BOSTON, Aug. 14 (UPI) -- In Florida, oyster reefs are shrinking. The mollusks' collapse is being a blamed on a rise in water salinity and an influx of a species of carnivorous conchs.
A new study by scientists at Northeastern University paints a rather ugly picture of oyster health. The researchers found that drought-starved estuaries are becoming saltier, paving the way for takeovers by carnivorous conchs.
Saltier water, researchers found, encourages the proliferation of conch larvae, which feed off oysters as they mature.
Pollution, habitat loss, increasing ocean acidity and over-harvesting are exacerbating the threat of invading predators. And researchers say the loss of oysters aren't just bad for restaurant menus, but for the health of valuable ecosystems.
"Coastal ecosystems around the world depend greatly on the services provided by oysters," David Kimbro, a marine and environmental sciences professor at Northeastern, explained in a press release. "They are important for the stabilization of shorelines, filtration of coastal water, protection of important economically valuable fishes and invertebrates, and the removal of excess nitrogen."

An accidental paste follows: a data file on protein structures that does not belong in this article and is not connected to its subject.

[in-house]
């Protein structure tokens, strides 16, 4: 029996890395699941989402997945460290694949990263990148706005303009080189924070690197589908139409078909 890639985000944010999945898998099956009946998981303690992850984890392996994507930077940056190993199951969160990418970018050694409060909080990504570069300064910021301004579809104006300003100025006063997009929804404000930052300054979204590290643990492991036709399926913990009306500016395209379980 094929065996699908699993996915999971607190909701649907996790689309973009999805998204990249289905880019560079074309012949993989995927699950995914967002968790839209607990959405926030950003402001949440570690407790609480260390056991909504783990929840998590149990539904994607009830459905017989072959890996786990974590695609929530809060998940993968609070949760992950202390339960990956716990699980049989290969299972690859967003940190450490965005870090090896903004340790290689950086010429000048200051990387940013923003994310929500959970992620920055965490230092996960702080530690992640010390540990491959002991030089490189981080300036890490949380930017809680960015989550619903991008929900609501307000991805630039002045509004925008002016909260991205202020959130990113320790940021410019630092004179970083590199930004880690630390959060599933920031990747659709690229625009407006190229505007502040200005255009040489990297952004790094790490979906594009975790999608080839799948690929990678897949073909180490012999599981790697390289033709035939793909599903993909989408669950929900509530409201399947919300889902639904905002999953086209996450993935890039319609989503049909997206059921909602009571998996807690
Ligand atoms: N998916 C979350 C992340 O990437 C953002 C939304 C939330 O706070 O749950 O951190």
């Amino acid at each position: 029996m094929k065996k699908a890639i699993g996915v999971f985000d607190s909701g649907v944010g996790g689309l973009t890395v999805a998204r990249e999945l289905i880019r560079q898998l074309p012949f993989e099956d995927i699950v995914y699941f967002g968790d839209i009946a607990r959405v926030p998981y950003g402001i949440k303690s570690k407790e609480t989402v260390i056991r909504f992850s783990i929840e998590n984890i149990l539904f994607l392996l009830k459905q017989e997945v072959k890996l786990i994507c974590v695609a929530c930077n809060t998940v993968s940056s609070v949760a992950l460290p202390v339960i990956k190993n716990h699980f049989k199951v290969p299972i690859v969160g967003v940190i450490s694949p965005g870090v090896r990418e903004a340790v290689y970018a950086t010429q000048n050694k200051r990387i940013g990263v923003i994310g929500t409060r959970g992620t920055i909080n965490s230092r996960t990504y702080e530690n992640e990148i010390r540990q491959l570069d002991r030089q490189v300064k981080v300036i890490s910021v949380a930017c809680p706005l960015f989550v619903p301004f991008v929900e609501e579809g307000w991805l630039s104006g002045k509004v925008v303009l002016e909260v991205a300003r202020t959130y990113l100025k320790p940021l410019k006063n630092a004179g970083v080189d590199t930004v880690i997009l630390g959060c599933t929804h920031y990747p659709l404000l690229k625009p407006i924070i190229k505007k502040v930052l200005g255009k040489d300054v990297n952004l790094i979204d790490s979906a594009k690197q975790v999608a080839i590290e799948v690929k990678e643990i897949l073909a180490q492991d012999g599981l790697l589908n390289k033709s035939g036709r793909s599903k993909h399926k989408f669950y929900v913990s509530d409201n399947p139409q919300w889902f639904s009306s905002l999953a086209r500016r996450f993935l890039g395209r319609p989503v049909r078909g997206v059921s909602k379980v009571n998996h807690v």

There are plans in place by governments and conservation organizations to save oyster populations. But Kimbro and his colleagues say restoration efforts will ultimately fail if water salinity remains a problem.
"Environmental change and consumer pressure -- the conchs being the consumer -- can impact foundation species like oysters on their own," Kimbro said. "But we have a case here where it is the interaction between the two stressors that is causing the greatest impact on the decline of the oysters."
If salinity resides, oysters may be able to rebound, Kimbro says. Conch can actually be beneficial at moderate levels, encouraging oyster production by leaving preyed-upon adult shells open for oyster lavae to colonize.
But with drought becoming increasingly common in a changing climate, an overabundance of conchs may be a longterm problem for oyster-supporting estuaries.
The new research is published in the journal PLOS ONE.